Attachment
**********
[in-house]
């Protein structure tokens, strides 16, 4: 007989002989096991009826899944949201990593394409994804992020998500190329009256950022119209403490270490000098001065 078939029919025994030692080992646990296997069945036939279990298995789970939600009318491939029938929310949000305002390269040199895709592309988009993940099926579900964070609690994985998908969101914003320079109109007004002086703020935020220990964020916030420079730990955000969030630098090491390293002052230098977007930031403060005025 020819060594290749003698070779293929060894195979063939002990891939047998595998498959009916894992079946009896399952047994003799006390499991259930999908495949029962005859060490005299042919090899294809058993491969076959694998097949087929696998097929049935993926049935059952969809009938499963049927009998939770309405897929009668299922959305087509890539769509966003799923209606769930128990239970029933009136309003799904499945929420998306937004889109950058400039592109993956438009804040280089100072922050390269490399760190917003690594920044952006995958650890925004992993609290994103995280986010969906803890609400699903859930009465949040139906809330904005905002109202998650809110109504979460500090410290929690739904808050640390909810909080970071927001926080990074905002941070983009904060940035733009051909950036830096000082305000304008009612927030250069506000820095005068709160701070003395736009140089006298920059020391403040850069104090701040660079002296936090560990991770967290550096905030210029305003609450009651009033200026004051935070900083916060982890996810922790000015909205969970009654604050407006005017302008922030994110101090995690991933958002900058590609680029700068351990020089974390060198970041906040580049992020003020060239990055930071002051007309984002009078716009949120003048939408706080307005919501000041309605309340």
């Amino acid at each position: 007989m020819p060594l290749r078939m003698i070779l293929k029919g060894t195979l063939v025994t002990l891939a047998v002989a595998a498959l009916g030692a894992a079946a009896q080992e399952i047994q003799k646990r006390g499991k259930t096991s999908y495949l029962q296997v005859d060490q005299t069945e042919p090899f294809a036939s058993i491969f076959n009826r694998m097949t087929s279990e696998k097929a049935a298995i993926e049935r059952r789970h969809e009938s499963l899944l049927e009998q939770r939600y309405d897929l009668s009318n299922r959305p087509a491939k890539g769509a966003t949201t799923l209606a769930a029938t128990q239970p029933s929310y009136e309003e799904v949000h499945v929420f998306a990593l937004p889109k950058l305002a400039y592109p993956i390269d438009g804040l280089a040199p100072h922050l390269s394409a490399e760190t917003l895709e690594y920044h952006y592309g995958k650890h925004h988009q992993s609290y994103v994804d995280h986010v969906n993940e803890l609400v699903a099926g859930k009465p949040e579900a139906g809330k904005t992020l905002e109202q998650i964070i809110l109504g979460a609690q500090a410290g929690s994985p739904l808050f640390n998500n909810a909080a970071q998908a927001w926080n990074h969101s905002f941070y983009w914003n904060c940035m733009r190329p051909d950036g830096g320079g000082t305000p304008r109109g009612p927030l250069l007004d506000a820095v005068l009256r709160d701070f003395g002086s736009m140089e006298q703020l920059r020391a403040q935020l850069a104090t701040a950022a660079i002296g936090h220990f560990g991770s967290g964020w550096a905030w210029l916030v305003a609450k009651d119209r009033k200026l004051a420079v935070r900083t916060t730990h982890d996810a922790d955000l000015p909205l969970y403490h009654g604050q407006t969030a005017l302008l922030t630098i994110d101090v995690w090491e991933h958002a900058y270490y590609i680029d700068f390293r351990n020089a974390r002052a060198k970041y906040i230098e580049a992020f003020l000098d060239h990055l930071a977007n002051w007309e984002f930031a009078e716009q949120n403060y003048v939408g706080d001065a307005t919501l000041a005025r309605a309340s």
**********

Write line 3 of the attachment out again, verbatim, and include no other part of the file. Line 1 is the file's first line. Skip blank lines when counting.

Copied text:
């Amino acid at each position: 007989m020819p060594l290749r078939m003698i070779l293929k029919g060894t195979l063939v025994t002990l891939a047998v002989a595998a498959l009916g030692a894992a079946a009896q080992e399952i047994q003799k646990r006390g499991k259930t096991s999908y495949l029962q296997v005859d060490q005299t069945e042919p090899f294809a036939s058993i491969f076959n009826r694998m097949t087929s279990e696998k097929a049935a298995i993926e049935r059952r789970h969809e009938s499963l899944l049927e009998q939770r939600y309405d897929l009668s009318n299922r959305p087509a491939k890539g769509a966003t949201t799923l209606a769930a029938t128990q239970p029933s929310y009136e309003e799904v949000h499945v929420f998306a990593l937004p889109k950058l305002a400039y592109p993956i390269d438009g804040l280089a040199p100072h922050l390269s394409a490399e760190t917003l895709e690594y920044h952006y592309g995958k650890h925004h988009q992993s609290y994103v994804d995280h986010v969906n993940e803890l609400v699903a099926g859930k009465p949040e579900a139906g809330k904005t992020l905002e109202q998650i964070i809110l109504g979460a609690q500090a410290g929690s994985p739904l808050f640390n998500n909810a909080a970071q998908a927001w926080n990074h969101s905002f941070y983009w914003n904060c940035m733009r190329p051909d950036g830096g320079g000082t305000p304008r109109g009612p927030l250069l007004d506000a820095v005068l009256r709160d701070f003395g002086s736009m140089e006298q703020l920059r020391a403040q935020l850069a104090t701040a950022a660079i002296g936090h220990f560990g991770s967290g964020w550096a905030w210029l916030v305003a609450k009651d119209r009033k200026l004051a420079v935070r900083t916060t730990h982890d996810a922790d955000l000015p909205l969970y403490h009654g604050q407006t969030a005017l302008l922030t630098i994110d101090v995690w090491e991933h958002a900058y270490y590609i680029d700068f390293r351990n020089a974390r002052a060198k970041y906040i230098e580049a992020f003020l000098d060239h990055l930071a977007n002051w007309e984002f930031a009078e716009q949120n403060y003048v939408g706080d001065a307005t919501l000041a005025r309605a309340s």